Apple has a far better track record making stuff people want, so there's a considerable chance this is exactly what people want, but not once while using my Moto 360 I thought to myself "if only this thing was even more complicated and convoluted, than I would not want to ditch this thing in a drawer!".
We missed this earlier this year, but Coherent has been released as open source. Coherent is a UNIX clone originally developed for the PDP-11, but later ported to a number of other platforms, including the IBM PC. It was developed by the Mark Williams Company, and despite an official investigation by AT&T, no signs of copied code were ever found.
Mark Williams Company closed in 1995. In 2001, Bob Swartz asked me to archive the hard disks containing the Mark Williams source repository; the command and system sources here are from that repository. I have long intended to catalog and organize these sources, but in the meantime they are posted here as is. MWC's documentation guru Fred Butzen provided the MWC documentation sources.
A couple of weeks ago, my daughter Grace lost her iPhone. Grace is a 15-year-old with a diagnosis of autism and a severe speech delay. Some people would call her "non-verbal" but she can say a few words and if people don't understand she shows them a picture.
When Gracie was small, she used to have to carry a big book around to hold these pictures, but then the iPhone was invented and a very kind person gave us one to try. I was able to transfer all her pictures onto a folder on that phone and whenever we didn't have a picture, we could take a photograph and add that to her collection. Grace is considered to have an intellectual disability but she had no trouble navigating that iPhone, and she carried it around with her everywhere in an especially strong cover to protect against accidents.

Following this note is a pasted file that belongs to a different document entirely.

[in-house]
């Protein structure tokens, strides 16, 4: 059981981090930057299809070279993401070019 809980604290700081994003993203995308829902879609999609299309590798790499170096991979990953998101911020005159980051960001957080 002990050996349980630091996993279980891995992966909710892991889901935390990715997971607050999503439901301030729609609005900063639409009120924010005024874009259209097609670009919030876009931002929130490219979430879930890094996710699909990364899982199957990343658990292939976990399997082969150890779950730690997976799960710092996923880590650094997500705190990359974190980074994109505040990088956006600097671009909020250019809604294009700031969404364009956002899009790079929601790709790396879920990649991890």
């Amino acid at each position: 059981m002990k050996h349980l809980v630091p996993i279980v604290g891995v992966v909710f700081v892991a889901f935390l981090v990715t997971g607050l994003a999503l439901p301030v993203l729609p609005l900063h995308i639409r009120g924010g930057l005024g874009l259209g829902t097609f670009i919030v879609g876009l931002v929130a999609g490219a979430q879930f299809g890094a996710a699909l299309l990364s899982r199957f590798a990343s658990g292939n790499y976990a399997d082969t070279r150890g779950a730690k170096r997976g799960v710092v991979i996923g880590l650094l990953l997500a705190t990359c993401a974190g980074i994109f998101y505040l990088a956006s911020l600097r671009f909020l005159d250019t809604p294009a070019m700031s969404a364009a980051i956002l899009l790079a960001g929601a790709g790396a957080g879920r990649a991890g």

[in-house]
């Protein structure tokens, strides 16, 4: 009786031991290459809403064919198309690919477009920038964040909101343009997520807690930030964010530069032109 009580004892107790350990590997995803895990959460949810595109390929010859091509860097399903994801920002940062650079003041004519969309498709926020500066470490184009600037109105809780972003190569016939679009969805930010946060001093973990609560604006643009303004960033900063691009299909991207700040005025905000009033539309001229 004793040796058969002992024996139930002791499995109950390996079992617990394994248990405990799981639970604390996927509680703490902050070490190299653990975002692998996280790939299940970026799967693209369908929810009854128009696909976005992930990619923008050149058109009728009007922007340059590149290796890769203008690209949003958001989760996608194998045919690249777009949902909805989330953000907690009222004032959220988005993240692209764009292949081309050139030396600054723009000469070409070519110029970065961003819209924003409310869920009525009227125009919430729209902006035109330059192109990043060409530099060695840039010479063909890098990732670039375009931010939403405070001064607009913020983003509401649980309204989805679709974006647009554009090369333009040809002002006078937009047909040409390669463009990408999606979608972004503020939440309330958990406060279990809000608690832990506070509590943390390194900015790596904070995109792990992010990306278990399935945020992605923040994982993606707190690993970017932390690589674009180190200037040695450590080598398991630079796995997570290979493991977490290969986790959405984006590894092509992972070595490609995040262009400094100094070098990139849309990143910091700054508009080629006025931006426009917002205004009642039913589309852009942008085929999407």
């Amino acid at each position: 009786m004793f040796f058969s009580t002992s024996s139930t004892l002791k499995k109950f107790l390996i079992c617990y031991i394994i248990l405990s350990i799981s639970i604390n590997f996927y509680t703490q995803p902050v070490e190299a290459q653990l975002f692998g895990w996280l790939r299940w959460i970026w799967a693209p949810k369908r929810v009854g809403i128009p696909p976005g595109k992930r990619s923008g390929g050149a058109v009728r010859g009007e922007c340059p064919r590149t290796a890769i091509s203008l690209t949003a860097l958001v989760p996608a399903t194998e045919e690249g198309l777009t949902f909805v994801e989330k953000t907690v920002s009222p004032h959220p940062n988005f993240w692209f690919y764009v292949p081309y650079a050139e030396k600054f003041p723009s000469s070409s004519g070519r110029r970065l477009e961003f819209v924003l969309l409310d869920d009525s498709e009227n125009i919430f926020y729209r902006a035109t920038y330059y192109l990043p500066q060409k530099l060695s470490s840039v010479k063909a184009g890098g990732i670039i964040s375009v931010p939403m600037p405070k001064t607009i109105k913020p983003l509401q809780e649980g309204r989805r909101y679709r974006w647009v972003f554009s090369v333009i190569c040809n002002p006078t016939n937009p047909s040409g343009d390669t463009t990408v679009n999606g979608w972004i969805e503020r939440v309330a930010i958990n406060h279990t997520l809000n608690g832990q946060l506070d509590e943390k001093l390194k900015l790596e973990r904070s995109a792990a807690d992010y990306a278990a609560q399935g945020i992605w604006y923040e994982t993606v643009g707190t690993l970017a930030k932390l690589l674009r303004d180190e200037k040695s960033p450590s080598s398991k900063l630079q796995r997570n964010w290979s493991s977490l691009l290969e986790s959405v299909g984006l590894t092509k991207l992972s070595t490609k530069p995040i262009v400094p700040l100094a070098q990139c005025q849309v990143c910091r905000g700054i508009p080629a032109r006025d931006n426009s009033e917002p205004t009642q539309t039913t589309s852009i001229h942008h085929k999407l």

With the help of a young Irish gaming developer called Steve Troughton-Smith, I was able to create an App to store and sort those pictures and in honour of my daughter, he called it Grace App.
The start of a lovely initiative to donate old iPhones to children with autism. The organisation restores any iOS 6-capable iPhone or iPad to factory settings, loads the Grace application, puts them a tough, donated case, and gives them to a child who uses it to greatly expand his or her communication abilities. It shows just how important technology like smartphones has become for people with disabilities or other problems. It can enable some of them to lead much richer lives, and that really puts a huge smile on my face.
Google has unveiled a whole lot of new Chrome OS devices today - mostly laptops - but there's also a small Chromecast-like dongle that you can slip into any HDMI port and turn that display into a full-on Chrome OS machine. It's only $99, which puts it right into impulse-buy territory.
One of the laptops is a convertible with a touchscreen, which seems odd at first because Chrome OS isn't really built with touch in mind. It starts to make more sense, however, when you combine with the news that Google is opening up the App Runtime for Chrome to all Android developers, allowing them to get their Android applications ready for Chrome OS.